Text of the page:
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Monday, December 6, 2021

Column: I hate your face

There are few things in life quite as exciting as receiving a Facebook notification. It’s like the less eventful, minuscule version of opening gifts on Christmas morning.

But when your notification button is inundated with a barrage of invites and reminders for your high school reunion, you run away from Facebook like a fat kid runs away from a  treadmill (ironic?).

Don’t get me wrong, reunions sound like a superb idea. Sure, it’s been a few years and I’d love to see how my classmates have changed. Of course, a nice get-together to reminisce old times and catch up on our new lives would be fascinating!

But, underneath the beguiling surface lies the terrible truth of why reunions have come to be. Anyone who attends, or creates, these awful events (save those who have been induced by sheer force of will) only attend for one singular reason: to flaunt to everyone how much better they are now than they were before.

For the nerd, it could be that he will appear wearing contacts and embracing a hot girlfriend. For the jock, he will make a showing with an even hotter girlfriend. And for that shabby-looking girl we all used to avoid … well, she will be unrecognizable in her newly blossomed body.

But, those that have no new and improved physical attributes to showcase will make up for it with success stories. “Have you been to New York over the summer? It’s beautiful. Oh, by the way, I worked as an intern on Wall Street,” one might boast, or “Last year, I interned for Senator So-and-so, so I’m pretty much a big deal.”

If this is how we are after just three years of school, imagine what it would be like 15 years from now. I’m sure many of us will attend with the intention of showing off our wealth. Some guy might casually remark, “Getting a salt-water indoor pool installed on the second floor of my vintage chateau is so complicated!”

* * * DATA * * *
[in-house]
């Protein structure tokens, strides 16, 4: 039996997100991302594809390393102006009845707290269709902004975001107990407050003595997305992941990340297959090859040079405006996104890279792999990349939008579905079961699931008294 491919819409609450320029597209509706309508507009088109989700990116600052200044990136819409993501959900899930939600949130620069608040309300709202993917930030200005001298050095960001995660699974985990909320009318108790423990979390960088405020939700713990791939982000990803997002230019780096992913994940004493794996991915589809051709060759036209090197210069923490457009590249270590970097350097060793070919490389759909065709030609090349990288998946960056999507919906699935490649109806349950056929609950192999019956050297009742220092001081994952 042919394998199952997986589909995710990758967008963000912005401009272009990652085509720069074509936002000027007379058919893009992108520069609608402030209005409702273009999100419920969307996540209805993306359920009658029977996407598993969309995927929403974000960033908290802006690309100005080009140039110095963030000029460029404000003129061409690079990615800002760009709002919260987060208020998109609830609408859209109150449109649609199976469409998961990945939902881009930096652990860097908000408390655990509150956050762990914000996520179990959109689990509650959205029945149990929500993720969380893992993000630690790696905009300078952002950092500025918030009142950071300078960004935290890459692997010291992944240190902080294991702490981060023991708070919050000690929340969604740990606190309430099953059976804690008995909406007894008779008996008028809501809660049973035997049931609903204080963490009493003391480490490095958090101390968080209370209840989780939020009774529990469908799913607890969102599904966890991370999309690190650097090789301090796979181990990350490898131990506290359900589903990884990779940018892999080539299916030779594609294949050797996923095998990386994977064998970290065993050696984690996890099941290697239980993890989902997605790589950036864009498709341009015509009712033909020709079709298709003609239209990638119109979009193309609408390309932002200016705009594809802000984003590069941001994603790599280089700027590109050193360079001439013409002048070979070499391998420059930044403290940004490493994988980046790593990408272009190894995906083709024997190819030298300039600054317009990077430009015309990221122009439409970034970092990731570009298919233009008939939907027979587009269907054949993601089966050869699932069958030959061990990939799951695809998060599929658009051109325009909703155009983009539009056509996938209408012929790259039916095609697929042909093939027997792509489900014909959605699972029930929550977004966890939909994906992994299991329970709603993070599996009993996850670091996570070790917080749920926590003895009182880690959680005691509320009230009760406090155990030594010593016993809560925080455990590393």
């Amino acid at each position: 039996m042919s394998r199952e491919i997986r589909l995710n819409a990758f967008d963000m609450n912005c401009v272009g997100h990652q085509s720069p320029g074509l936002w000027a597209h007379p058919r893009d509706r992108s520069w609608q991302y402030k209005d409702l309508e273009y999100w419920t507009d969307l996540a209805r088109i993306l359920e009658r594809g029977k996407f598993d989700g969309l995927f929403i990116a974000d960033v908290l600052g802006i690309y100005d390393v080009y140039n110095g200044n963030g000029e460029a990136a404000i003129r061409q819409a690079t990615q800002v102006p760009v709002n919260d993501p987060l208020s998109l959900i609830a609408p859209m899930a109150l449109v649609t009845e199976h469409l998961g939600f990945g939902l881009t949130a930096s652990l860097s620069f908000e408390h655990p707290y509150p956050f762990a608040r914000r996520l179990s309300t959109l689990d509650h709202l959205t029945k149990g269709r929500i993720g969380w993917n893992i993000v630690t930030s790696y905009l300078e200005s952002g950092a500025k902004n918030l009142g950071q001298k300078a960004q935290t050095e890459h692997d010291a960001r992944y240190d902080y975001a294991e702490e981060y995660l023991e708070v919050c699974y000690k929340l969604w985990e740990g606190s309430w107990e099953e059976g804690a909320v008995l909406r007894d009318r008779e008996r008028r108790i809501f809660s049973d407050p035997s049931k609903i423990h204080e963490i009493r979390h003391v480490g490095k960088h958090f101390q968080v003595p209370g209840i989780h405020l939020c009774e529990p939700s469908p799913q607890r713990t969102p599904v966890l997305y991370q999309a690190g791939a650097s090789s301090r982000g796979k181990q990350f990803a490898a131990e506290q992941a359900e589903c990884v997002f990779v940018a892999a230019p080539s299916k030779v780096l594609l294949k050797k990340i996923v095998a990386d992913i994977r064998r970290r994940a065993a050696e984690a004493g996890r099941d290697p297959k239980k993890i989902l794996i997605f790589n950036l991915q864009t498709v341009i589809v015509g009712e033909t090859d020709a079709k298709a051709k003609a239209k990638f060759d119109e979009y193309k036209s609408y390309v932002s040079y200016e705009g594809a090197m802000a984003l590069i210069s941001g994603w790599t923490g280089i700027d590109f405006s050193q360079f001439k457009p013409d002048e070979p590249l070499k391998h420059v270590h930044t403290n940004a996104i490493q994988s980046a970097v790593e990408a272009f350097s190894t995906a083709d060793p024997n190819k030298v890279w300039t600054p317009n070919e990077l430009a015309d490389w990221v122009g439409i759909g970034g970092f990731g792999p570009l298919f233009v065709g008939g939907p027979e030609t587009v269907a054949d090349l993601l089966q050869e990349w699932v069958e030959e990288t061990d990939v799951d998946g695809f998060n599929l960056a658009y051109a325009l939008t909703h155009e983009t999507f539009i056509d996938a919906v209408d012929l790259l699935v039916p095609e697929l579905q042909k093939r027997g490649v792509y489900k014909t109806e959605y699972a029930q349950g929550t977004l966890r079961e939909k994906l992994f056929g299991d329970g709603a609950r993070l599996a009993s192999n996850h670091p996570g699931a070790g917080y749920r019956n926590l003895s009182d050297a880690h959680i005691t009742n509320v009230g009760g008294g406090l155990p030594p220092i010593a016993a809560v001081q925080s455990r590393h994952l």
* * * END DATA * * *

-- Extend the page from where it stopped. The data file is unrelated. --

And your impending reaction? “I don’t care!” But, you won’t say that. So, you fake a smile and offer a phony and complacent response like, “How wonderful!” just to assure him that his personal life story is not at all boring and dulling away the very neurons of your brain.

The worst, though, will be when someone talks about how smart/athletic/talented their kids are. “My daughter can name the capital of every state,” or “My son can roller blade backward. You should see him do it, it’s hilarious!” But instead of laughing, all you want to do is roll your eyes to the back of your head and keep them there until they stop talking.

Following this exposé of interactions between classmates, we should keep in mind never to advertise reunions as a meaningful occasion for meeting old pals. Because let’s be frank, we are not, and never have been, pals with everyone from our class. The only people we really care for seeing are our real friends, whom we keep in touch with on a weekly if not daily basis anyway.

The most likely circumstance that would occur at one of these reunions is that you’ll huddle in a group with your close friends and comment on someone else’s weight or make fun of the way someone dresses.

This is not much different from what you already do (Facebook stalking sound familiar?), except now, this insensitive activity is done in a more public manner over cheese and wine. The occasional small talk with those outside your clique only happens when you stroll to the table to grab more hors d’oeuvres.

Personally, I was never a fan of the whole clique scene in high school, and reunions are just the adult version of that. We like to surround ourselves with only those we’re comfortable with and everyone else is a poor victim of our ridicule.

So, why do I fear reunions more than I fear the Apocalypse? Because I don’t want to tire my face muscles flashing fake smiles, nor is it in my interest to tell someone it’s good seeing them when deep down inside what I genuinely want to say is, “I hate your face.”

Send MICHELLE NGUYEN ideas for excuses not to attend her high school reunion at michellen1990@yahoo.com.

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